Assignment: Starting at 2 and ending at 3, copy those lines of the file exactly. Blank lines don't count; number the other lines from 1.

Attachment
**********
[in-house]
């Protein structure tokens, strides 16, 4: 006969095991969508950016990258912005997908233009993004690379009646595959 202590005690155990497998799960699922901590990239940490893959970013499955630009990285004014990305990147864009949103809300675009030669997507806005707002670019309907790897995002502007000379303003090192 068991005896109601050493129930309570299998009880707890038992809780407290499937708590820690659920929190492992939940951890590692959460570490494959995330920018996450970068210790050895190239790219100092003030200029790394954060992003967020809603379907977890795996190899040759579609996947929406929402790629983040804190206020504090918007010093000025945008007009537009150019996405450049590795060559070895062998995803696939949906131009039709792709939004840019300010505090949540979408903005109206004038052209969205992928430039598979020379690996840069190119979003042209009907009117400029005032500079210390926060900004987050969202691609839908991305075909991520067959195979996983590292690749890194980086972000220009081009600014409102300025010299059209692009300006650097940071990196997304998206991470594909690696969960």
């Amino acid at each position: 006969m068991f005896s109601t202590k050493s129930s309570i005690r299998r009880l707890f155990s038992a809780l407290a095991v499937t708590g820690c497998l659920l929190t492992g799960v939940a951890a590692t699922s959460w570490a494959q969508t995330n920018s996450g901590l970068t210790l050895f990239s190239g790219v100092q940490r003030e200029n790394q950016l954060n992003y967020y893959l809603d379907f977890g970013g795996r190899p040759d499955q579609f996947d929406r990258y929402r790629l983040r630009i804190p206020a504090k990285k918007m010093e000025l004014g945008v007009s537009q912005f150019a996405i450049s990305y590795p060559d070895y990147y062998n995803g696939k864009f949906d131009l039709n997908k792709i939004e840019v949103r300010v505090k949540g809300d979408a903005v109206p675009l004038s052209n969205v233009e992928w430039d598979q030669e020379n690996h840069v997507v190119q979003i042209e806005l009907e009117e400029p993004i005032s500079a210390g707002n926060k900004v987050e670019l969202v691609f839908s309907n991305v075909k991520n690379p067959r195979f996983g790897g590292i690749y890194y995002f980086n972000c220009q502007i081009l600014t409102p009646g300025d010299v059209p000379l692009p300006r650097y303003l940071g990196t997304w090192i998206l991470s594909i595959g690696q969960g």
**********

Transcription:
């Protein structure tokens, strides 16, 4: 006969095991969508950016990258912005997908233009993004690379009646595959 202590005690155990497998799960699922901590990239940490893959970013499955630009990285004014990305990147864009949103809300675009030669997507806005707002670019309907790897995002502007000379303003090192 068991005896109601050493129930309570299998009880707890038992809780407290499937708590820690659920929190492992939940951890590692959460570490494959995330920018996450970068210790050895190239790219100092003030200029790394954060992003967020809603379907977890795996190899040759579609996947929406929402790629983040804190206020504090918007010093000025945008007009537009150019996405450049590795060559070895062998995803696939949906131009039709792709939004840019300010505090949540979408903005109206004038052209969205992928430039598979020379690996840069190119979003042209009907009117400029005032500079210390926060900004987050969202691609839908991305075909991520067959195979996983590292690749890194980086972000220009081009600014409102300025010299059209692009300006650097940071990196997304998206991470594909690696969960």
């Amino acid at each position: 006969m068991f005896s109601t202590k050493s129930s309570i005690r299998r009880l707890f155990s038992a809780l407290a095991v499937t708590g820690c497998l659920l929190t492992g799960v939940a951890a590692t699922s959460w570490a494959q969508t995330n920018s996450g901590l970068t210790l050895f990239s190239g790219v100092q940490r003030e200029n790394q950016l954060n992003y967020y893959l809603d379907f977890g970013g795996r190899p040759d499955q579609f996947d929406r990258y929402r790629l983040r630009i804190p206020a504090k990285k918007m010093e000025l004014g945008v007009s537009q912005f150019a996405i450049s990305y590795p060559d070895y990147y062998n995803g696939k864009f949906d131009l039709n997908k792709i939004e840019v949103r300010v505090k949540g809300d979408a903005v109206p675009l004038s052209n969205v233009e992928w430039d598979q030669e020379n690996h840069v997507v190119q979003i042209e806005l009907e009117e400029p993004i005032s500079a210390g707002n926060k900004v987050e670019l969202v691609f839908s309907n991305v075909k991520n690379p067959r195979f996983g790897g590292i690749y890194y995002f980086n972000c220009q502007i081009l600014t409102p009646g300025d010299v059209p000379l692009p300006r650097y303003l940071g990196t997304w090192i998206l991470s594909i595959g690696q969960g």